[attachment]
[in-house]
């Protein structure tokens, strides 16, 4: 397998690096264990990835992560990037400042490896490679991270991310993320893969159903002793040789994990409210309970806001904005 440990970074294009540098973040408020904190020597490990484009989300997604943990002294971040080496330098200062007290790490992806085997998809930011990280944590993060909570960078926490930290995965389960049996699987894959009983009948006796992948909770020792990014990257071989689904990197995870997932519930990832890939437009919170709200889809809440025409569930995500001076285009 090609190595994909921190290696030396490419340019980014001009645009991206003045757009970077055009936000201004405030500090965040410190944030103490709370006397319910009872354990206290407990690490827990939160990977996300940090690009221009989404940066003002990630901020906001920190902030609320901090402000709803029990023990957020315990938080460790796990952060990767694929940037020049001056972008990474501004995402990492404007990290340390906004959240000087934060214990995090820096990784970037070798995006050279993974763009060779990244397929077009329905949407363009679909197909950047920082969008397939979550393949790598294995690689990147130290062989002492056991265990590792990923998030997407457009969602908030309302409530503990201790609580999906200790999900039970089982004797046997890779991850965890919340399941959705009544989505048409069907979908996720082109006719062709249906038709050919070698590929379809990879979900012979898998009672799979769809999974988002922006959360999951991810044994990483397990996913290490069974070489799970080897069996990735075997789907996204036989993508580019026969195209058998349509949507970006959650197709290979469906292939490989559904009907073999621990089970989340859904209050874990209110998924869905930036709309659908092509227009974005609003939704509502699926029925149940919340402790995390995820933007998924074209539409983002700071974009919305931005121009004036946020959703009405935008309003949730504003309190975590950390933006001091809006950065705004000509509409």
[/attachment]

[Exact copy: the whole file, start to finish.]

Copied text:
[in-house]
């Protein structure tokens, strides 16, 4: 397998690096264990990835992560990037400042490896490679991270991310993320893969159903002793040789994990409210309970806001904005 440990970074294009540098973040408020904190020597490990484009989300997604943990002294971040080496330098200062007290790490992806085997998809930011990280944590993060909570960078926490930290995965389960049996699987894959009983009948006796992948909770020792990014990257071989689904990197995870997932519930990832890939437009919170709200889809809440025409569930995500001076285009 090609190595994909921190290696030396490419340019980014001009645009991206003045757009970077055009936000201004405030500090965040410190944030103490709370006397319910009872354990206290407990690490827990939160990977996300940090690009221009989404940066003002990630901020906001920190902030609320901090402000709803029990023990957020315990938080460790796990952060990767694929940037020049001056972008990474501004995402990492404007990290340390906004959240000087934060214990995090820096990784970037070798995006050279993974763009060779990244397929077009329905949407363009679909197909950047920082969008397939979550393949790598294995690689990147130290062989002492056991265990590792990923998030997407457009969602908030309302409530503990201790609580999906200790999900039970089982004797046997890779991850965890919340399941959705009544989505048409069907979908996720082109006719062709249906038709050919070698590929379809990879979900012979898998009672799979769809999974988002922006959360999951991810044994990483397990996913290490069974070489799970080897069996990735075997789907996204036989993508580019026969195209058998349509949507970006959650197709290979469906292939490989559904009907073999621990089970989340859904209050874990209110998924869905930036709309659908092509227009974005609003939704509502699926029925149940919340402790995390995820933007998924074209539409983002700071974009919305931005121009004036946020959703009405935008309003949730504003309190975590950390933006001091809006950065705004000509509409």